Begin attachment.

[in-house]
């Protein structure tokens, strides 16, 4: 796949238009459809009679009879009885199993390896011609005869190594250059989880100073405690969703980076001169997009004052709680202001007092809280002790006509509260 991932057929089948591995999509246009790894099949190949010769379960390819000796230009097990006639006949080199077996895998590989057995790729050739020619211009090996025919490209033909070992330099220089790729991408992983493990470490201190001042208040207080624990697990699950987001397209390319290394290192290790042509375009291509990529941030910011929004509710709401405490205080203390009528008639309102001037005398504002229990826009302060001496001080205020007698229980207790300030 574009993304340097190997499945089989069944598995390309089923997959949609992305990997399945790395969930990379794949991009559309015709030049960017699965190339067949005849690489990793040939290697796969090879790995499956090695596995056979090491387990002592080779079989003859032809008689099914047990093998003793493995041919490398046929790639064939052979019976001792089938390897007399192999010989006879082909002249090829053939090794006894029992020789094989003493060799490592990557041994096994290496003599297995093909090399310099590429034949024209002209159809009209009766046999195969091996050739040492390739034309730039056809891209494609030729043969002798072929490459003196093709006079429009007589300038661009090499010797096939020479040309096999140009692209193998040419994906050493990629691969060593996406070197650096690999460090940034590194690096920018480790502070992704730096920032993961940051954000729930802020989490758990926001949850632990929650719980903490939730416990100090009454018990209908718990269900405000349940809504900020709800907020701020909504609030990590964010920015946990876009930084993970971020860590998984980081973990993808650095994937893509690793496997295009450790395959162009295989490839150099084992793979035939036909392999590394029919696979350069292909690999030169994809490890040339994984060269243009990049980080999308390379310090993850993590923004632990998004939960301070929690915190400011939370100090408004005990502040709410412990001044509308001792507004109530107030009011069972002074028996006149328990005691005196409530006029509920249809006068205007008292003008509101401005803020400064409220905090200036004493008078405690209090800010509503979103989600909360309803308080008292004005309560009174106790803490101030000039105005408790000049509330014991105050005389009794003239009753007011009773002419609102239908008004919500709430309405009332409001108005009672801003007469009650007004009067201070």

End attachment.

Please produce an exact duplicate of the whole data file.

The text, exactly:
[in-house]
């Protein structure tokens, strides 16, 4: 796949238009459809009679009879009885199993390896011609005869190594250059989880100073405690969703980076001169997009004052709680202001007092809280002790006509509260 991932057929089948591995999509246009790894099949190949010769379960390819000796230009097990006639006949080199077996895998590989057995790729050739020619211009090996025919490209033909070992330099220089790729991408992983493990470490201190001042208040207080624990697990699950987001397209390319290394290192290790042509375009291509990529941030910011929004509710709401405490205080203390009528008639309102001037005398504002229990826009302060001496001080205020007698229980207790300030 574009993304340097190997499945089989069944598995390309089923997959949609992305990997399945790395969930990379794949991009559309015709030049960017699965190339067949005849690489990793040939290697796969090879790995499956090695596995056979090491387990002592080779079989003859032809008689099914047990093998003793493995041919490398046929790639064939052979019976001792089938390897007399192999010989006879082909002249090829053939090794006894029992020789094989003493060799490592990557041994096994290496003599297995093909090399310099590429034949024209002209159809009209009766046999195969091996050739040492390739034309730039056809891209494609030729043969002798072929490459003196093709006079429009007589300038661009090499010797096939020479040309096999140009692209193998040419994906050493990629691969060593996406070197650096690999460090940034590194690096920018480790502070992704730096920032993961940051954000729930802020989490758990926001949850632990929650719980903490939730416990100090009454018990209908718990269900405000349940809504900020709800907020701020909504609030990590964010920015946990876009930084993970971020860590998984980081973990993808650095994937893509690793496997295009450790395959162009295989490839150099084992793979035939036909392999590394029919696979350069292909690999030169994809490890040339994984060269243009990049980080999308390379310090993850993590923004632990998004939960301070929690915190400011939370100090408004005990502040709410412990001044509308001792507004109530107030009011069972002074028996006149328990005691005196409530006029509920249809006068205007008292003008509101401005803020400064409220905090200036004493008078405690209090800010509503979103989600909360309803308080008292004005309560009174106790803490101030000039105005408790000049509330014991105050005389009794003239009753007011009773002419609102239908008004919500709430309405009332409001108005009672801003007469009650007004009067201070």